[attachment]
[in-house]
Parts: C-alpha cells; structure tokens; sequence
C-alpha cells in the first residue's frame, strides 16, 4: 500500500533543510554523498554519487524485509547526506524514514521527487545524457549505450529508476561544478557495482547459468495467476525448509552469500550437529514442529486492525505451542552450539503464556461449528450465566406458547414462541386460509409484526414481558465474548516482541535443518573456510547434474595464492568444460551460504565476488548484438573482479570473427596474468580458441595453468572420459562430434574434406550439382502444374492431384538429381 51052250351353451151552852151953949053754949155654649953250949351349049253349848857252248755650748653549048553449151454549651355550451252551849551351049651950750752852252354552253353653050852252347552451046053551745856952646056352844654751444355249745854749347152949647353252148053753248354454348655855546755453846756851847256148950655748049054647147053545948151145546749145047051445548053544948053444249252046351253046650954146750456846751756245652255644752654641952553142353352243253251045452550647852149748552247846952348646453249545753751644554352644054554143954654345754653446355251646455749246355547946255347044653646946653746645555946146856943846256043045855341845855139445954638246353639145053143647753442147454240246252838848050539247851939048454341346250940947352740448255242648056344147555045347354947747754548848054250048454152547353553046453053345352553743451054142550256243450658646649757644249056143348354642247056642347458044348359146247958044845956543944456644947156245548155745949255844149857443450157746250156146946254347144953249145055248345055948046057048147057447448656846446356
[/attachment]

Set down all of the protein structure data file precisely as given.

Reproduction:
[in-house]
Parts: C-alpha cells; structure tokens; sequence
C-alpha cells in the first residue's frame, strides 16, 4: 500500500533543510554523498554519487524485509547526506524514514521527487545524457549505450529508476561544478557495482547459468495467476525448509552469500550437529514442529486492525505451542552450539503464556461449528450465566406458547414462541386460509409484526414481558465474548516482541535443518573456510547434474595464492568444460551460504565476488548484438573482479570473427596474468580458441595453468572420459562430434574434406550439382502444374492431384538429381 51052250351353451151552852151953949053754949155654649953250949351349049253349848857252248755650748653549048553449151454549651355550451252551849551351049651950750752852252354552253353653050852252347552451046053551745856952646056352844654751444355249745854749347152949647353252148053753248354454348655855546755453846756851847256148950655748049054647147053545948151145546749145047051445548053544948053444249252046351253046650954146750456846751756245652255644752654641952553142353352243253251045452550647852149748552247846952348646453249545753751644554352644054554143954654345754653446355251646455749246355547946255347044653646946653746645555946146856943846256043045855341845855139445954638246353639145053143647753442147454240246252838848050539247851939048454341346250940947352740448255242648056344147555045347354947747754548848054250048454152547353553046453053345352553743451054142550256243450658646649757644249056143348354642247056642347458044348359146247958044845956543944456644947156245548155745949255844149857443450157746250156146946254347144953249145055248345055948046057048147057447448656846446356